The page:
5. The Committee considered that to refuse to join the United States in the reference would lay the Canadian Government open to the charge of lack of cooperation, not only by United States interests but also by certain New Brunswick interests. A natural consequence of a Canadian refusal to participate would be for the United States Government to make a unilateral reference to the International Joint Commission, which is legally possible. There has never been a unilateral reference and one on the Passamaquoddy would establish an unfortunate precedent. Having regard, however, to the studies made previously by the Canadian Government on this matter and there being no evidence to show that the tidal project is any more practicable in 1956 than in 1953, the Committee was reluctant to suggest that Canada should participate in the survey at an approximate cost of $1,500,000. For this reason, the Committee considered that Canada should accept the invitation of the United States to join in the reference, but participate in the costs only to the extent of accepting a share of the expenditure involved in any studies connected with the fisheries (alternative (d) above). Canada would, of course, pay the expenditures incidental to the attendance at meetings of the Canadian members of any international boards established by the International Joint Commission, and to any Canadian investigation and studies, should such be required in Canada's interests for clarification of reports and findings of the United States agencies. In joining the reference under these conditions, the Canadian Government would agree to facilitate the extension into Canada of the required surveys by the United States Government agencies and entrance into Canadian territory of the appropriate United States officials on the understanding that all information obtained on the project by the United States agencies would be made currently available to Canada through the Canadian section of the International Joint Commission.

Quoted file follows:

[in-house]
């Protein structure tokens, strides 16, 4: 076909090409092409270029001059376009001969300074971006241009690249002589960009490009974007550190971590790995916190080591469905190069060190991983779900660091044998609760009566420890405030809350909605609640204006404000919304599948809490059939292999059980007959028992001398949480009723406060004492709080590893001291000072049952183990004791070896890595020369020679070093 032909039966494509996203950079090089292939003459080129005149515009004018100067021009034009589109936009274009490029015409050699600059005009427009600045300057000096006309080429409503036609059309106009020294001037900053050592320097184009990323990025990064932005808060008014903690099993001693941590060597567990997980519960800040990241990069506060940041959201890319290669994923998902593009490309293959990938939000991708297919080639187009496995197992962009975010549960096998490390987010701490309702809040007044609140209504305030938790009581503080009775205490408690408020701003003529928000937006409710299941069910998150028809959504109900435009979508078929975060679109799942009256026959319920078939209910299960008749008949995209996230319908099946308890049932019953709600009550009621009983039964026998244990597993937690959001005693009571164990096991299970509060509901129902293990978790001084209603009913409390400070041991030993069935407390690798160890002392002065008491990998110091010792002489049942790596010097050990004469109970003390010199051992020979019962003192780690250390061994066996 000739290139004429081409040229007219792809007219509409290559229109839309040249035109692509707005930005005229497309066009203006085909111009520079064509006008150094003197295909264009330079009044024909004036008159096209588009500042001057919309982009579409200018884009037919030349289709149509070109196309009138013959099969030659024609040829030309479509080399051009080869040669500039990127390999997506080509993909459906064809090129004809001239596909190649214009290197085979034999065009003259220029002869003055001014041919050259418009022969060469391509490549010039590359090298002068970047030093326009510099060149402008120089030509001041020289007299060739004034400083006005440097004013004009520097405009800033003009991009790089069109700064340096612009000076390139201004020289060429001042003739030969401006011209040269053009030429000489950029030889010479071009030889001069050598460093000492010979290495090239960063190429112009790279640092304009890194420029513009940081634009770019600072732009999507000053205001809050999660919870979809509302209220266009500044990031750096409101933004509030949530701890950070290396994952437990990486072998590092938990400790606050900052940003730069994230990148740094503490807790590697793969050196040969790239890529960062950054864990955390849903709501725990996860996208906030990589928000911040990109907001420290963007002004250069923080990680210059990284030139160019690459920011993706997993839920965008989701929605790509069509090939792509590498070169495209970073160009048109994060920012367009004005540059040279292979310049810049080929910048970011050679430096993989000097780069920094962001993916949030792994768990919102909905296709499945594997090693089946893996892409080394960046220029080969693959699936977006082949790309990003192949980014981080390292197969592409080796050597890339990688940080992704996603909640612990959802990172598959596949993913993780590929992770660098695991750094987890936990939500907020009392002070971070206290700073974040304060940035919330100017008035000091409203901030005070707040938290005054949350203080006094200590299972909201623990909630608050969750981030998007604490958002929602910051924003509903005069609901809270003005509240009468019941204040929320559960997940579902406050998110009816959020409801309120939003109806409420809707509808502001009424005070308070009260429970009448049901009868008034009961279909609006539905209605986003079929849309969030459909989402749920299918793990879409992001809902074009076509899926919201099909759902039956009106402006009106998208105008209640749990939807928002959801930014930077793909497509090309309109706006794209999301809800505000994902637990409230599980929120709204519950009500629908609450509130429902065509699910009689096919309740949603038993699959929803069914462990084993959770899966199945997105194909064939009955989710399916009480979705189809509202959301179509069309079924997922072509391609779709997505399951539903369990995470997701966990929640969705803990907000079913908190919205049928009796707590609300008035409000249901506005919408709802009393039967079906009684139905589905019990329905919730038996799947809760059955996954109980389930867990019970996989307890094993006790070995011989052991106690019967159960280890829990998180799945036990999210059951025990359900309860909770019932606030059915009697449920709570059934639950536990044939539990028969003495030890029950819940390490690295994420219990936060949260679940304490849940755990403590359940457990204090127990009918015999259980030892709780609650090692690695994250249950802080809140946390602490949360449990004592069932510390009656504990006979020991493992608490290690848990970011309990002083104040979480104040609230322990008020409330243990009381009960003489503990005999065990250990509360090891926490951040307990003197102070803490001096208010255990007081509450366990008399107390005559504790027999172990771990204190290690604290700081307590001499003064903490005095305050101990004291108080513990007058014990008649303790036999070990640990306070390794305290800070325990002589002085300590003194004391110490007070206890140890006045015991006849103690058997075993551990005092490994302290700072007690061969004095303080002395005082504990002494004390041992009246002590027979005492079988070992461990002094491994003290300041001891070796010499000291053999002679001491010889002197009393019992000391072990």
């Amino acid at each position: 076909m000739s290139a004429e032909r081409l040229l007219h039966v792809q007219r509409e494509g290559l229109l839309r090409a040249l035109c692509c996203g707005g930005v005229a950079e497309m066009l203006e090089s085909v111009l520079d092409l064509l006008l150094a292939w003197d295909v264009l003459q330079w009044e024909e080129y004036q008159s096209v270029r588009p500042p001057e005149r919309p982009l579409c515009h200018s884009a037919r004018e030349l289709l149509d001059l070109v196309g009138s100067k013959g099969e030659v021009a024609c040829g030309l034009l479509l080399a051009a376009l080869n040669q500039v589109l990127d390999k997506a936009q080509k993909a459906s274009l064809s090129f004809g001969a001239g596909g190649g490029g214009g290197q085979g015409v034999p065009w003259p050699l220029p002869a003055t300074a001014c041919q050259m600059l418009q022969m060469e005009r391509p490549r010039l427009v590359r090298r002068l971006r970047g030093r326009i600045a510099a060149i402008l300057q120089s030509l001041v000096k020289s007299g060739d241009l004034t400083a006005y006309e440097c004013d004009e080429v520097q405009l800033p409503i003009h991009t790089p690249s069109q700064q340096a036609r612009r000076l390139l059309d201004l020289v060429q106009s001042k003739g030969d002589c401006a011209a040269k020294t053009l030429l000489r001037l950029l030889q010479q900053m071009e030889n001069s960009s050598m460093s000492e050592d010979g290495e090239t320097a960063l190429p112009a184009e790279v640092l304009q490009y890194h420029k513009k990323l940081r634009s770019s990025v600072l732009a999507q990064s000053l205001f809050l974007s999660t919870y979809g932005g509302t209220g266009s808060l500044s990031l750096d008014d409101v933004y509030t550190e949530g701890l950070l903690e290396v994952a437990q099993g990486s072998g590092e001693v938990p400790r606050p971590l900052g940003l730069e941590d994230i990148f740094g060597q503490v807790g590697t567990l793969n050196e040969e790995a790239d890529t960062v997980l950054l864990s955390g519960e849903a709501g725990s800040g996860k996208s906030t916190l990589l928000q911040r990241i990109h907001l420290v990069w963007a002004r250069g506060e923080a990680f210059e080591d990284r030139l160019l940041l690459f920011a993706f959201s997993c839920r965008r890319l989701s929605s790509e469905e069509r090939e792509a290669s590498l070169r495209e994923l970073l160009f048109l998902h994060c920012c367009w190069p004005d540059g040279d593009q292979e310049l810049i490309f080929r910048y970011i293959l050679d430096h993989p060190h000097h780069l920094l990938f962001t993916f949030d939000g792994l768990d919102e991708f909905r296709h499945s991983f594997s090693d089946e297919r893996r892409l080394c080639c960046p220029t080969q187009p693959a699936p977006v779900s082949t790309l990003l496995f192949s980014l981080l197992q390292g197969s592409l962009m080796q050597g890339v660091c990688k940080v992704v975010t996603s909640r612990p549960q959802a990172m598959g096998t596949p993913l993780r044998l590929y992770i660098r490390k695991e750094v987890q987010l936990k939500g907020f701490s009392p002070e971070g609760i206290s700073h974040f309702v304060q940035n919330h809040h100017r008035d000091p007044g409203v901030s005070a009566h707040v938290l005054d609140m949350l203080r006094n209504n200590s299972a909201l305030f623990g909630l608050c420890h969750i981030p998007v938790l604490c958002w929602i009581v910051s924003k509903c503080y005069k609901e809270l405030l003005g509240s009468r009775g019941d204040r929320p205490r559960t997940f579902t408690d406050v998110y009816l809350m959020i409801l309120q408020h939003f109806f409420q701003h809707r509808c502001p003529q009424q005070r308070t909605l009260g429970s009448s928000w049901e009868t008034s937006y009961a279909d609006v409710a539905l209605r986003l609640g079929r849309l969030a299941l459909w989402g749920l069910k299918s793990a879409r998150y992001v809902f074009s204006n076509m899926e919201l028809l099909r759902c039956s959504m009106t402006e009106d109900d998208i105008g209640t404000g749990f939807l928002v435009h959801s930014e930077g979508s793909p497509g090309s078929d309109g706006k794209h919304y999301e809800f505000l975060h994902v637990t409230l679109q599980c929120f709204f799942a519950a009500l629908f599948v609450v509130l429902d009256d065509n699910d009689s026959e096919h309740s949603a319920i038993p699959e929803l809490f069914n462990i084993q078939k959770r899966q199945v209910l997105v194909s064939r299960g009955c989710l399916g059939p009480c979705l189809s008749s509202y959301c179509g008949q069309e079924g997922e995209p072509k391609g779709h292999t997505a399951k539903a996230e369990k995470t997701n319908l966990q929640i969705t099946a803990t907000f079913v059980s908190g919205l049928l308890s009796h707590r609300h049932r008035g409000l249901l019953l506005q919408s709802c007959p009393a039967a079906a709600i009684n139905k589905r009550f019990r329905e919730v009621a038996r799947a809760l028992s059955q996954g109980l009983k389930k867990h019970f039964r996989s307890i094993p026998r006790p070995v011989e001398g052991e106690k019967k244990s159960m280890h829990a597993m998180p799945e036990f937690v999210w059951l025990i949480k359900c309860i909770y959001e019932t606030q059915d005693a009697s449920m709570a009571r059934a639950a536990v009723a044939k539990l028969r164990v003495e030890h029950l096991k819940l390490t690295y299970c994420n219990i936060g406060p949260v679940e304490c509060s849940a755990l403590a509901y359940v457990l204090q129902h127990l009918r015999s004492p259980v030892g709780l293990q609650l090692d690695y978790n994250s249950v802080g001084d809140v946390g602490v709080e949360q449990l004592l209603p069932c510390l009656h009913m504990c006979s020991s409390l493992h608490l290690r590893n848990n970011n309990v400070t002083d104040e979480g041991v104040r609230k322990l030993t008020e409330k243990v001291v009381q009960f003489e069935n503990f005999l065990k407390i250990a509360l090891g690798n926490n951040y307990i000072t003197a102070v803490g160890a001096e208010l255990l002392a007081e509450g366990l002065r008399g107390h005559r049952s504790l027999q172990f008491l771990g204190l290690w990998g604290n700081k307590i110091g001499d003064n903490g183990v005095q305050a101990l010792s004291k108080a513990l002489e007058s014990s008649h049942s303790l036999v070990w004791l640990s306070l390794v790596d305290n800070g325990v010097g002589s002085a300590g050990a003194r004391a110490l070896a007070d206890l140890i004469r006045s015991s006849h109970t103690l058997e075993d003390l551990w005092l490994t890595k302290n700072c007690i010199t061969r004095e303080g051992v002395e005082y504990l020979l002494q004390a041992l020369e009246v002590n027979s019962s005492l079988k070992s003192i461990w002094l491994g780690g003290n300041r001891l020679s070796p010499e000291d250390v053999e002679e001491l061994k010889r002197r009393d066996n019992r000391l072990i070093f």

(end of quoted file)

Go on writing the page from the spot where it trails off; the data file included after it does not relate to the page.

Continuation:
6. It is believed that the above plan would be acceptable to the United States Government since a similar scheme for Canadian participation was suggested by the United States in its note of December 1952. Moreover, section 5 of Public Law No. 401 reads as follows:
There is authorized to be appropriated not to exceed $3,000,000 to carry out this joint resolution, and any sum appropriated pursuant to this section shall be included in any determination of the proportionate share of the cost of construction of the Passamaquoddy tidal power project to be borne by the United States.
The Secretary of State for External Affairs, with the concurrence of the Minister of Fisheries and the Minister of Northern Affairs and National Resources, recommends:
(a) that the Canadian Government accept the invitation of the United States Government to join in a reference to the International Joint Commission to arrange for a final survey to be made of the proposed Passamaquoddy tidal power project, on the understanding that in joining the reference, the Canadian Government makes no commitment for the eventual construction of the project;
(b) that the only contribution of the Canadian Government towards the costs of the survey will be for part of the fisheries investigation and for expenses incidental to the joint nature of this investigation, on the assumption that all the other costs of the survey will be borne by the United States Government, and that the expenditures of both governments for the survey will be included in their share of the cost of the construction of the project in the unlikely event that it is decided to proceed with it.173